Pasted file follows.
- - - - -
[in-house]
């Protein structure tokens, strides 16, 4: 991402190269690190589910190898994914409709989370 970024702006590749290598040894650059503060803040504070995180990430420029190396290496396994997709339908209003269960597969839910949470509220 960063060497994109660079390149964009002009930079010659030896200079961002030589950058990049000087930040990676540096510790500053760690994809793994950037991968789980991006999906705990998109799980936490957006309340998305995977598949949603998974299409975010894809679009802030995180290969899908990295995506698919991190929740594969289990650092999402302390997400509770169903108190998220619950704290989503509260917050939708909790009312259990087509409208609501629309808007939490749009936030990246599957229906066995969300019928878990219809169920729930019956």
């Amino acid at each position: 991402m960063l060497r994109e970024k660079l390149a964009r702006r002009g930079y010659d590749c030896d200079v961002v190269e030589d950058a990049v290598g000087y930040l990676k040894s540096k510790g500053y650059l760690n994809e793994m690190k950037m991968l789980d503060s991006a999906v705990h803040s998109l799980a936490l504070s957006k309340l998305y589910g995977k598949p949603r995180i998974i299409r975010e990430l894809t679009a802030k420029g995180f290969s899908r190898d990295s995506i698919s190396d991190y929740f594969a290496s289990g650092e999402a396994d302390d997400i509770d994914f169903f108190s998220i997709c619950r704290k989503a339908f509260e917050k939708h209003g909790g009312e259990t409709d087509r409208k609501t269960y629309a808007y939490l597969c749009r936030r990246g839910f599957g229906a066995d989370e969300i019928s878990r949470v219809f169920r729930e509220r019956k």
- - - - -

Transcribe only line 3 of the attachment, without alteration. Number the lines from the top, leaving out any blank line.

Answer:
């Amino acid at each position: 991402m960063l060497r994109e970024k660079l390149a964009r702006r002009g930079y010659d590749c030896d200079v961002v190269e030589d950058a990049v290598g000087y930040l990676k040894s540096k510790g500053y650059l760690n994809e793994m690190k950037m991968l789980d503060s991006a999906v705990h803040s998109l799980a936490l504070s957006k309340l998305y589910g995977k598949p949603r995180i998974i299409r975010e990430l894809t679009a802030k420029g995180f290969s899908r190898d990295s995506i698919s190396d991190y929740f594969a290496s289990g650092e999402a396994d302390d997400i509770d994914f169903f108190s998220i997709c619950r704290k989503a339908f509260e917050k939708h209003g909790g009312e259990t409709d087509r409208k609501t269960y629309a808007y939490l597969c749009r936030r990246g839910f599957g229906a066995d989370e969300i019928s878990r949470v219809f169920r729930e509220r019956k």